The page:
In this down south gay bar, leather jacket men stand w/ arms crossed. Trade, he walks by, walks by & holds glances. For a $5 cover charge, we all agree: push hand away if NO & hold gaze, jerk head if you’re down for whatever. & I do mean for whatever. Across the country these bars are closing, closing up for good. Ppl say we don’t need them anymore.
“You need to be more casual,” said my friend Ron, a college professor from up north. “Don’t have any expectations.” He told me this on the bus ride over & also said I need to kiss at least 60 cocks to catch my prince. Although his math might be off, he is smart & worldly & I don’t want him to think I’m uptight, so here we are in this pond full of frogs. Not my usual scene. It’s cramped & dark & smells like lube. No prince in sight.
Two rooms: a front place to buy beer + back room for sex things. A chain fence divides the back, which reminds me of a prison porn-o scene I’ve watched on Tumblr. I watch a man sniff poppers, nitrous oxide to make his body feel everything. Ron told me every time he gets a bj in backroom bars it’s a historical moment, which I heard as code for an academic to say he likes public sex.
These hookup bars still make me feel uncomfortable. I’ve come to think of them as loneliness personified in quick sex and far corners. That’s judge-y, sure. But what if someone sees me here?
A man lights a cig. A man gets on his knees. A man grabs my ass, but I pull away from him.
As Ron makes his way toward a twink, I think about these bars (most men are here to fuck, but I over-think every move when I’m nervous). In the 50s and 60s, cops would raid gay bars & cuff men for standing where I stand. Then, the government kept a list of “known homosexuals. Newspapers printed names, and they would lose their jobs. But in 1969 a bunch of queers – led by trans people & cross dressers – fought back. The next year ppl celebrated Gay Pride w parades. Now – nearly fifty yrs later – queer friends make wedding registries for cute dish sets at trendy stores.
Ron makes out w/ a blond guy, and Katy Perry’s “Teenage Dream” blasts through the speakers. “This is her best song,” says the man-across-from-me. He’s getting a handjob, so I don’t argue his point. On a screen, porn stars fuck doggie-style & I laugh b/c it’s probably not the vid a pop star would want for her song.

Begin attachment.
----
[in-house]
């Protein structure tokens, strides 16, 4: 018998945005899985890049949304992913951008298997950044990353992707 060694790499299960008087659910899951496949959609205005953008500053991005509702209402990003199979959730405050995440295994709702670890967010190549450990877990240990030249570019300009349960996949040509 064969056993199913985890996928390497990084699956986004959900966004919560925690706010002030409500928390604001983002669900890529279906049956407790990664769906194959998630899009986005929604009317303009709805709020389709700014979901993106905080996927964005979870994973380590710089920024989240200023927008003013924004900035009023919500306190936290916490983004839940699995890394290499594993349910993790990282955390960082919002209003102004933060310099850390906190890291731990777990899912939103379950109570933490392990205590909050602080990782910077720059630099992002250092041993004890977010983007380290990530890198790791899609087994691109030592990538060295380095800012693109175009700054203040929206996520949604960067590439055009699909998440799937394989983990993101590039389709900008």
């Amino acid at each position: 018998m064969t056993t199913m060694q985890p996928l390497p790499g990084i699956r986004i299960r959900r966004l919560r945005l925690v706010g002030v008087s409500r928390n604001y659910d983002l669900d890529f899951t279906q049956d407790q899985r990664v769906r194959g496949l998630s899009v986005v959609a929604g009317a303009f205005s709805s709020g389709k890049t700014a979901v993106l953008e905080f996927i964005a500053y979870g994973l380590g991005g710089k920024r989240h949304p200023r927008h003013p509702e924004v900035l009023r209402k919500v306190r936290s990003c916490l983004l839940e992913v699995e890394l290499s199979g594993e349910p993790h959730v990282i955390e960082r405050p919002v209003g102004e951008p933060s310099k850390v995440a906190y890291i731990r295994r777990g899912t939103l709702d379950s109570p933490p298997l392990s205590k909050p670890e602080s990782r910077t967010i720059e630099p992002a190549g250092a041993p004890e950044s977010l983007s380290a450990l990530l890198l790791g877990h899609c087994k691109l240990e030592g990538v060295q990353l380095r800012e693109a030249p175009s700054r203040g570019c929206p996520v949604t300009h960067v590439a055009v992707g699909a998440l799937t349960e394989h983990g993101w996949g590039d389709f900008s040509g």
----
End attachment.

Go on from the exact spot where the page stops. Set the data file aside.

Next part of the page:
A security guard whips out a flashlight b/c NO PHOTOS allowed. Nothing changes as quick as lights. Through pre-internet decades men still met in these shadows. They schemed & plotted & made things happen (both in & out of bed). No shame in that. I walk around the fence & men on walls to prove I can. Don’t make a move, don’t look into his eyes.
A man whistles to match the song’s beat. A man tightens his cock ring. A man pushes hand. A man leans in to kiss me.
I kiss him back (to prove I can). But I’ve always thought it trashy to make out in a bar, so I ask the man to tell me abt himself. He says he’s recently had stomach surgery for polyps and ulcers. He says he got so so skinny & didn’t know if he’d make it.
He kisses me again & I think of his scars. I think of the midnight men who only ever had these bars, the ones who fought for this night & my chance at day. I owe them this moment, owe them more than a glance. I lean into the skinny man’s body & run my hand through his hair. I lean into his body & I don’t care who sees me.
Tyler Gillespie’s writing appears or is forthcoming in Brevity, The Rumpus, The Los Angeles Review, PANK, Columbia Poetry Review, Exposition Review, Deep South, Juked, and Hobart. He’s the palest Floridian you’ll ever meet and tweets @TylerMTG